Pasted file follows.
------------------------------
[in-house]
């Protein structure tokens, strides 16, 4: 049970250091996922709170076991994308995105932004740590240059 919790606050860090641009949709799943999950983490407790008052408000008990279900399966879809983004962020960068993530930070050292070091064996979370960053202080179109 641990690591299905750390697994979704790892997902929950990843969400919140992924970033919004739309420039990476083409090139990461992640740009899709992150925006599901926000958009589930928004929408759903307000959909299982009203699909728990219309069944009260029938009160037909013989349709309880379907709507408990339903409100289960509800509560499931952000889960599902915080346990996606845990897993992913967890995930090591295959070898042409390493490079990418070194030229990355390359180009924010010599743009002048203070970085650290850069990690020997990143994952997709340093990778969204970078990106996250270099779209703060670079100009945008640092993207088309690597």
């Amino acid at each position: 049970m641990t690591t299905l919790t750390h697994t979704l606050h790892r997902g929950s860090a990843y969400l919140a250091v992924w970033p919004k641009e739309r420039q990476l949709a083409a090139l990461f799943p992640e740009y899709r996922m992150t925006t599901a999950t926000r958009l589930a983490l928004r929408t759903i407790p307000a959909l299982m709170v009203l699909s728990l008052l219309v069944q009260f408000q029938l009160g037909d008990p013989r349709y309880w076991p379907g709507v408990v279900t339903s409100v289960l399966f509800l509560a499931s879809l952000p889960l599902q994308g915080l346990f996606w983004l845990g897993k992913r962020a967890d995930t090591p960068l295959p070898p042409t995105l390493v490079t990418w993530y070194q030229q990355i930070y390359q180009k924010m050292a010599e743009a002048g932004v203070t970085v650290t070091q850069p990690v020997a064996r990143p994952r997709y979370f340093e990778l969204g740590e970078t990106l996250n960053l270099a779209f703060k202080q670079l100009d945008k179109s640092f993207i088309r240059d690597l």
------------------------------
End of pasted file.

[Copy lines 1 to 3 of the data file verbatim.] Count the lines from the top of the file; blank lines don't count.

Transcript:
[in-house]
């Protein structure tokens, strides 16, 4: 049970250091996922709170076991994308995105932004740590240059 919790606050860090641009949709799943999950983490407790008052408000008990279900399966879809983004962020960068993530930070050292070091064996979370960053202080179109 641990690591299905750390697994979704790892997902929950990843969400919140992924970033919004739309420039990476083409090139990461992640740009899709992150925006599901926000958009589930928004929408759903307000959909299982009203699909728990219309069944009260029938009160037909013989349709309880379907709507408990339903409100289960509800509560499931952000889960599902915080346990996606845990897993992913967890995930090591295959070898042409390493490079990418070194030229990355390359180009924010010599743009002048203070970085650290850069990690020997990143994952997709340093990778969204970078990106996250270099779209703060670079100009945008640092993207088309690597």
């Amino acid at each position: 049970m641990t690591t299905l919790t750390h697994t979704l606050h790892r997902g929950s860090a990843y969400l919140a250091v992924w970033p919004k641009e739309r420039q990476l949709a083409a090139l990461f799943p992640e740009y899709r996922m992150t925006t599901a999950t926000r958009l589930a983490l928004r929408t759903i407790p307000a959909l299982m709170v009203l699909s728990l008052l219309v069944q009260f408000q029938l009160g037909d008990p013989r349709y309880w076991p379907g709507v408990v279900t339903s409100v289960l399966f509800l509560a499931s879809l952000p889960l599902q994308g915080l346990f996606w983004l845990g897993k992913r962020a967890d995930t090591p960068l295959p070898p042409t995105l390493v490079t990418w993530y070194q030229q990355i930070y390359q180009k924010m050292a010599e743009a002048g932004v203070t970085v650290t070091q850069p990690v020997a064996r990143p994952r997709y979370f340093e990778l969204g740590e970078t990106l996250n960053l270099a779209f703060k202080q670079l100009d945008k179109s640092f993207i088309r240059d690597l």